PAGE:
As concerns mount about the possibility of a cyber-attack against critical infrastructure, countries are focusing on boosting their security spending to include cyber-defenses.
President Barack Obama signed the executive order in February requiring the National Institute of Standards and Technology (NIST) to create a framework for “reducing cyber-risks to critical infrastructure.” NIST, in collaboration with the General Services Administration, Department of Defense, and Department of Homeland Security, has been holding a series of workshops to identify priority elements and released an initial draft on July 1. The draft will be expanded and refined over the next few weeks to identify the “voluntary” guidelines organizations will have to meet in order to protect their critical networks from cyber-attacks.
The increased focus on cyber-security is translating directly to increased spending.
Just last month, a cyber-security budget from the DoD called for spending almost $23 billion through fiscal year 2018. The budget included initiatives to protect computer networks and to develop offensive capabilities. The budget requested $4.72 billion in fiscal 2015, $4.61 billion in 2016, $4.45 billion in 2017, and $4.53 billion in 2018, according to Bloomberg News, who obtained a copy of the budget document.
In comparison, the White House asked for $4.65 billion for the 2014 fiscal year in the budget proposal sent to Congress back in April. The 2014 figure is an 18 percent increase over this year’s budget.
The Pentagon plans to spend $9.3 billion through 2018 for information-assurance systems that would block attackers and prevent disruptions on DoD’s networks. Another $8.9 billion will be spent on cyber-operations, which would include both defensive and offensive capabilities. The U.S. Cyber Command’s headquarters is projected to receive as much as $1.28 billion through 2018.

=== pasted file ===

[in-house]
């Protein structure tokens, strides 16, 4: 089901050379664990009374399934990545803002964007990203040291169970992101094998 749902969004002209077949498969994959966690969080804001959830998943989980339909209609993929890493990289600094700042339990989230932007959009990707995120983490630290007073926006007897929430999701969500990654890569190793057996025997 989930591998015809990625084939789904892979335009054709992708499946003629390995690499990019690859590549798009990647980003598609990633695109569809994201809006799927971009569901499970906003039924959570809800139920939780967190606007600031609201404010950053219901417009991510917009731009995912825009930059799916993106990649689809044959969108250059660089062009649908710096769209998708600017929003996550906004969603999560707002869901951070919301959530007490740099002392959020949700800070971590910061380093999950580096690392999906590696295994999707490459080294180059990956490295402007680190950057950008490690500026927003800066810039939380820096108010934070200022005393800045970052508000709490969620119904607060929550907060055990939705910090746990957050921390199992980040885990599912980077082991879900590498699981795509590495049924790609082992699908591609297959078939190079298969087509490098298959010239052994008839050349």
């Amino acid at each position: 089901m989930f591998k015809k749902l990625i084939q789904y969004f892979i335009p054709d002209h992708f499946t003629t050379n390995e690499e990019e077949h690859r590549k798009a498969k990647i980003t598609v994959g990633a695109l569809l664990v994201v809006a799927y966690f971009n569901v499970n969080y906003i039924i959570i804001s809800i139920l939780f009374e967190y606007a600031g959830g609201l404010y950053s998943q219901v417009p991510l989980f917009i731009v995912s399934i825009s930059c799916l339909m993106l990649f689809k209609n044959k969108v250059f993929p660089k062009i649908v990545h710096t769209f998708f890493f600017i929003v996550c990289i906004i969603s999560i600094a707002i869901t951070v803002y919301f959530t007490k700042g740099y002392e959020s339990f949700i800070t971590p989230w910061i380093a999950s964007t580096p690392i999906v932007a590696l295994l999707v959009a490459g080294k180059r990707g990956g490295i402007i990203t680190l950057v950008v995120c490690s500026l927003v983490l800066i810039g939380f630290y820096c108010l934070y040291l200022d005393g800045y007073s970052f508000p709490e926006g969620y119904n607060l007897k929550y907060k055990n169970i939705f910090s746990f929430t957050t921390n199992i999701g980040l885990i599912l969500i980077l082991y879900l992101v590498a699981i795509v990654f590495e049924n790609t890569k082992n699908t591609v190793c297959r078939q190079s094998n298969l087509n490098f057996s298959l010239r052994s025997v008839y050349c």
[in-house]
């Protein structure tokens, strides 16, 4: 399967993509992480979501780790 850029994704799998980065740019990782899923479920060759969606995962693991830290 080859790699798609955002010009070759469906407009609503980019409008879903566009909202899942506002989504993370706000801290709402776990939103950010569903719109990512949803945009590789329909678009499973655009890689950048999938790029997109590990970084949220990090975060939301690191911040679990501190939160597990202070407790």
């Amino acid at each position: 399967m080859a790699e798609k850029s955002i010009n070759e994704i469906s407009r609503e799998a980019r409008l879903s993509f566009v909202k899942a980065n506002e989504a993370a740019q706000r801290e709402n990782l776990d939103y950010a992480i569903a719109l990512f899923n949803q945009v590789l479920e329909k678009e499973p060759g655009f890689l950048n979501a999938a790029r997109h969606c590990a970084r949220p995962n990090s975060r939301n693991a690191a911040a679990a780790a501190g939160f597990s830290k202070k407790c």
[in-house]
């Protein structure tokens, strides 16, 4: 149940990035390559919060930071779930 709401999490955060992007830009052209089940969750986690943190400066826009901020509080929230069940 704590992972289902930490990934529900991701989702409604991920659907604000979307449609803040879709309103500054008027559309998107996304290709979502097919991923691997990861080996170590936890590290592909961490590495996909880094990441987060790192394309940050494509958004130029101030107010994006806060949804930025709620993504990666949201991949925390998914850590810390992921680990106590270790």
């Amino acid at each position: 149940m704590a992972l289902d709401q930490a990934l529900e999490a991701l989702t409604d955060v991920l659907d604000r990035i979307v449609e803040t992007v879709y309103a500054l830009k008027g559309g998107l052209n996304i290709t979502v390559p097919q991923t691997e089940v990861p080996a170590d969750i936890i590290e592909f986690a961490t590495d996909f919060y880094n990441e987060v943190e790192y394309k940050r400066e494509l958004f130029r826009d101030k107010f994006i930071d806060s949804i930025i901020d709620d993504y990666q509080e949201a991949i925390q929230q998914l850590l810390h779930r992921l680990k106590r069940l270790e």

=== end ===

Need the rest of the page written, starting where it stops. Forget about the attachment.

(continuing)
The president’s budget proposal requested more than $13 billion for cyber-programs, or about 16 percent of the federal IT budget. Under the proposal, DHS would also receive $300 million to better monitor federal networks, $85 million to the Commerce Department for cyber-network support, and $79 million to help the departments of Homeland Security, Justice and Defense to identify and respond to cyber incidents.
While there is some disagreement on how to approach information-sharing and how to protect government and private networks, there appears to be some consensus that the federal government needs to boost cyber-spending, according to a survey commissioned by Tenable Network Security earlier this year. In the survey, about 92 percent of Americans said public utilities such as power grids, transportation systems, and communications, were vulnerable to state-sponsored cyber-attacks. About 60 percent of respondents said they would be in favor of increasing government spending to train “cyber-warriors,” according to the survey.
The focus on cyber-security spending is not just on this side of the Atlantic.
Late last month, George Osborne, the United Kingdom’s chancellor, outlined spending increases as part of an effort to protect UK interests in cyber-space. The Chancellor said £210 million ($312.9 million) would be invested in the Cabinet Office’s National Cyber Security Programme (NCSP). Cyber security spending will be “ring-fenced,” or separated out as its own category instead of being lumped in with other financial items, Osborne said. He called cyber-security “the new frontier of defense.”
During a cybersecurity debate at the Geneva Press Club on July 15, Hamadoun Toure, secretary general of the International Telecommunication Union (ITU), said the international community must wake up to the reality of cyberwar and strive to find ways to stem it.
“Just like a conventional war, there are no winners, only destruction,” Hamadoun warned.
Ring-fencing the country’s cyber defense spending is “clear evidence” the government considers defending from cyber-threats a priority on, Rob Cotton, CEO at NCC Group told SecurityWeek. The fact that cyber-defense is on the government’s agenda is “a big positive for consumers, businesses and the security industry,” Cotton added.
“What we need now is a clear and long-term strategy for spending, to ensure that we’re investing in skills and security infrastructure that will sustain the country in the years to come,” Cotton said.